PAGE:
News / USA

Kerry: US Surveillance Went 'Too Far'

U.S. Secretary of State John Kerry addresses the Select USA Investment Summit in Washington on November 1, 2013.
U.S. Secretary of State John Kerry addresses the Select USA Investment Summit in Washington on November 1, 2013.
VOA News
U.S. Secretary of State John Kerry says the nation's surveillance activities went "too far" in some cases, and has promised that will not happen again.

Kerry, in Washington, made the comments Thursday by videolink to a conference in London.

Recent media reports that the National Security Agency was monitoring German Chancellor Angela Merkel's phone calls - and those of other allies,  have ignited anger overseas and in Washington.   The reports were based on documents leaked by former NSA contractor Edward Snowden.

The Senate Intelligence committee Thursday approved legislation to tighten controls on what intelligence agencies can do with communications records. It imposes a five-year limit on how long those records can be retained.

The controversy has also made its way to Asia.  Indonesia on Thursday summoned the Australian ambassador in Jakarta following reports indicating that Australia has allowed covert U.S. surveillance programs to operate in its embassies in Indonesia, Thailand, Vietnam, China and East Timor.   

Australian diplomat Greg Moriarty spoke with reporters following the meeting.

"I've just had a meeting with secretary-general," he said.  "From my perspective it was a good meeting and now I have to go and report directly to my government. Thank you." 

Indonesia's foreign minister, Marty Natalegawa, had this to say:

"Well, we are obviously deeply concerned and it's something that we cannot accept.  We have sought clarification, we have sought explanation, both from Australia side as well as the United States government on the reported facilities at their embassies in Jakarta," said Marty Natalegawa. 

Media reports said also said that the U.S. Embassy in Jakarta was used for spying on its president, Susilo Bambang Yudhoyono, and other Indonesian leaders.  They indicate the U.S. embassy houses wiretapping equipment that has been used to monitor other Indonesian leaders.  The documents describe the facilities as carefully concealed within embassy compounds.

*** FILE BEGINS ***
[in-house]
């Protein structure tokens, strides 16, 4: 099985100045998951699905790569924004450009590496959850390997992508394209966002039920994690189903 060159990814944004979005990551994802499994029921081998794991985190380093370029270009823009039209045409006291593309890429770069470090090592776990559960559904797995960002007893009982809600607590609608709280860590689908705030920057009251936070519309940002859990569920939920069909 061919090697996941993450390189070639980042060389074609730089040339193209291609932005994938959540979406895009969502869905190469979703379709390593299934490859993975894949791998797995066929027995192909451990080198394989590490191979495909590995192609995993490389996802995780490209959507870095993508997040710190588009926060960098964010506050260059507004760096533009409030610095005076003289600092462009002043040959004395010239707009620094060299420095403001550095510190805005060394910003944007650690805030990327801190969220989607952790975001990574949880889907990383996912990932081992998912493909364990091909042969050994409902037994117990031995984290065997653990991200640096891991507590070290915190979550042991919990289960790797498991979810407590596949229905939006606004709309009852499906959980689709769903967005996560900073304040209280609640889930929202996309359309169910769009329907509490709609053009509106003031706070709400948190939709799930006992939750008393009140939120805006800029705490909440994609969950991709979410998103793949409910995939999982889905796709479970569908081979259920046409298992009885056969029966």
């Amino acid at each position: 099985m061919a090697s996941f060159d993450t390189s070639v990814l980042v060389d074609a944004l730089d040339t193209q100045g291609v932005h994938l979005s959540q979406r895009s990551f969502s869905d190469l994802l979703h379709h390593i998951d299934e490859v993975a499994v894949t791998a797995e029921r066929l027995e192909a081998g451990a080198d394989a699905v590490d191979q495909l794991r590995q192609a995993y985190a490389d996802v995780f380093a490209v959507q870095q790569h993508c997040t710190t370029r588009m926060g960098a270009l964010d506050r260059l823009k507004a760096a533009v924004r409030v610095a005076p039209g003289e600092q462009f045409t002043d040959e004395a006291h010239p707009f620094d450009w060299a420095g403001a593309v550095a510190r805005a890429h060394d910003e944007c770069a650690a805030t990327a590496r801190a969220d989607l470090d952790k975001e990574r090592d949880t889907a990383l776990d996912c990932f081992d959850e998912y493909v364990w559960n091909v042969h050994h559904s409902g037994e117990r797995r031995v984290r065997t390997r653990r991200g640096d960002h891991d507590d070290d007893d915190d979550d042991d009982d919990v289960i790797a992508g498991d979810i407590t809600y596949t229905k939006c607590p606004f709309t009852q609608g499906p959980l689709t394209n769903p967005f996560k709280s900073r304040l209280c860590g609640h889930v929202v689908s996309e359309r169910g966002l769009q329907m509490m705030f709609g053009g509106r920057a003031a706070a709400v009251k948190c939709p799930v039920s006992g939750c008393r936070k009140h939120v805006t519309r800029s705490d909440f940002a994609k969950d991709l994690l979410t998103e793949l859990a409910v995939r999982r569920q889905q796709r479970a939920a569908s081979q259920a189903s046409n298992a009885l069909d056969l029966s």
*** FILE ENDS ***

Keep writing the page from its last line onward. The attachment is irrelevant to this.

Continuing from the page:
The Indonesian Foreign Ministry has summoned America's top diplomat in Jakarta to clarify allegations reported Thursday that the U.S. embassy in Jakarta may have been used to spy on President Susilo Bambang Yudhoyono.

On Wednesday, Internet search engines Google and Yahoo expressed dismay over reports the U.S. National Security Agency secretly broke into their communication networks.

In a statement, Google said it is "outraged" at the lengths to which the U.S. government seems to have gone to intercept data from Google's private networks, and said these reports underscore the need for urgent reform. Both Google and Yahoo said they have not authorized the alleged tapping of their communication links.

The new allegations of NSA activity follow a series of recent media revelations of U.S. surveillance activities targeting international leaders and institutions.

You May Like

Isolation, Despair Weigh on Refugees in Remote German Camp

Refugees resettled near village of Holzdorf deep in German forestland say there is limited interaction with public, mutual feelings of distrust

Britons Divided Over Bombing IS

Surveys show Europeans generally support more military action against Islamic State militants, but sizable opposition exists in Britain

Russia Blacklists Soros Foundations as 'Undesirable'

Russian officials add Soros groups to a list of foreign and international organizations banned from giving grants to Russian partners

This forum has been closed.
Comment Sorting
by: Michael from: Michigan, USA
November 02, 2013 12:29 AM
There are media reports on the Internet, which would suggest that the 'reforms' make it easier for the NSA to spy without warrants. While I have not personally read the text of the law, I remain skeptical of the ability of members of the Intelligence Committee to be forthright with the facts, given all they have previously said has been proven to be mythical.

by: Y.F.
November 01, 2013 9:00 PM
Dear Voice Of America/
You could check Alex Grigoryev from your Russian service -
there is very simple way from his page \Grigusa\ to the russian propagandist \anti-american\ sites.

Your Friend.

by: JBSmith from: Newport News, VA
November 01, 2013 1:39 PM
Read "A Note on Uberveillance" by M. D. Michael. Newport News Police and Virginia State Police had Dr. Lawrence Chang implant me w/o my knowledge and consent with a biochip. It enables torture. They use it as a sensor and pulse energy projectiles at you. I had a heart attack. It enables voice to skull communication. See LRAD white papers or audio spotlight by Holosonics. See Safeguards in a World of Ambient Intelligence by Springer page 9. See Mental Health and Terrorism by Amin Gadit. See Bio Initiative Report 2012. See and search Brandon Raub.

Law enforcement tases citizens into "excited delirium" (see at to make them act in ways they normally would not. There are 3 reasons to have it implanted 1) mental health, 2) criminal record, and 3) infectious disease. If you don’t meet any of those requirements like me, they’ll falsify your records. All the mass shootings are the work of law enforcement. They want to take away your right to bear arms and make America a police state. They torture people into a state of what the national institute of justice calls "excited delirium." People aren’t suddenly going crazy, they're being tortured.